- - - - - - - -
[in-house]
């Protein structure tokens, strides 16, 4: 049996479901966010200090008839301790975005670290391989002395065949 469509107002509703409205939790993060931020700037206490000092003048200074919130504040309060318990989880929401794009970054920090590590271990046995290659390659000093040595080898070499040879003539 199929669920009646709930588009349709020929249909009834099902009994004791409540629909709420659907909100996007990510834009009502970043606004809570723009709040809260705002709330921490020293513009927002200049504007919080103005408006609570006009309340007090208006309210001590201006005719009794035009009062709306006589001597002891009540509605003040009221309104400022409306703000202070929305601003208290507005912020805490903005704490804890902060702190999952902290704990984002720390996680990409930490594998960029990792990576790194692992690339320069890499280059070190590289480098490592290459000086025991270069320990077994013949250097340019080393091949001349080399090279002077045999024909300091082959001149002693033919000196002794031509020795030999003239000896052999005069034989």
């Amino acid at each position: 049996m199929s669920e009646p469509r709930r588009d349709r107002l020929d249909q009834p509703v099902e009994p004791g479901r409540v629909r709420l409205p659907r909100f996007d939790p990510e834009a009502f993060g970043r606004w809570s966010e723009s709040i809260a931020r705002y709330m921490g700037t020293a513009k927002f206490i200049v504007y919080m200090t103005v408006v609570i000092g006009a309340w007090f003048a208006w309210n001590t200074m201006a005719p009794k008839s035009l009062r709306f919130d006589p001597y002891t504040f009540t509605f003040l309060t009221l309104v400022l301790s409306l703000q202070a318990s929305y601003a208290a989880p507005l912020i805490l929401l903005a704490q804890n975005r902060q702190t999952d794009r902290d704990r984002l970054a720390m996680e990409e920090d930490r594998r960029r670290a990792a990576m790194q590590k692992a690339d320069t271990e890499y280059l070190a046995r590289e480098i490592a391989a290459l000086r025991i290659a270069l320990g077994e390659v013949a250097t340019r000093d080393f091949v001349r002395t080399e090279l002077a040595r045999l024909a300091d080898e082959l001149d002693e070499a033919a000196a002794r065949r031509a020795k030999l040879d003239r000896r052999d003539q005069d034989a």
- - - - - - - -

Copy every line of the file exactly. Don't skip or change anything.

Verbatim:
[in-house]
């Protein structure tokens, strides 16, 4: 049996479901966010200090008839301790975005670290391989002395065949 469509107002509703409205939790993060931020700037206490000092003048200074919130504040309060318990989880929401794009970054920090590590271990046995290659390659000093040595080898070499040879003539 199929669920009646709930588009349709020929249909009834099902009994004791409540629909709420659907909100996007990510834009009502970043606004809570723009709040809260705002709330921490020293513009927002200049504007919080103005408006609570006009309340007090208006309210001590201006005719009794035009009062709306006589001597002891009540509605003040009221309104400022409306703000202070929305601003208290507005912020805490903005704490804890902060702190999952902290704990984002720390996680990409930490594998960029990792990576790194692992690339320069890499280059070190590289480098490592290459000086025991270069320990077994013949250097340019080393091949001349080399090279002077045999024909300091082959001149002693033919000196002794031509020795030999003239000896052999005069034989």
């Amino acid at each position: 049996m199929s669920e009646p469509r709930r588009d349709r107002l020929d249909q009834p509703v099902e009994p004791g479901r409540v629909r709420l409205p659907r909100f996007d939790p990510e834009a009502f993060g970043r606004w809570s966010e723009s709040i809260a931020r705002y709330m921490g700037t020293a513009k927002f206490i200049v504007y919080m200090t103005v408006v609570i000092g006009a309340w007090f003048a208006w309210n001590t200074m201006a005719p009794k008839s035009l009062r709306f919130d006589p001597y002891t504040f009540t509605f003040l309060t009221l309104v400022l301790s409306l703000q202070a318990s929305y601003a208290a989880p507005l912020i805490l929401l903005a704490q804890n975005r902060q702190t999952d794009r902290d704990r984002l970054a720390m996680e990409e920090d930490r594998r960029r670290a990792a990576m790194q590590k692992a690339d320069t271990e890499y280059l070190a046995r590289e480098i490592a391989a290459l000086r025991i290659a270069l320990g077994e390659v013949a250097t340019r000093d080393f091949v001349r002395t080399e090279l002077a040595r045999l024909a300091d080898e082959l001149d002693e070499a033919a000196a002794r065949r031509a020795k030999l040879d003239r000896r052999d003539q005069d034989a």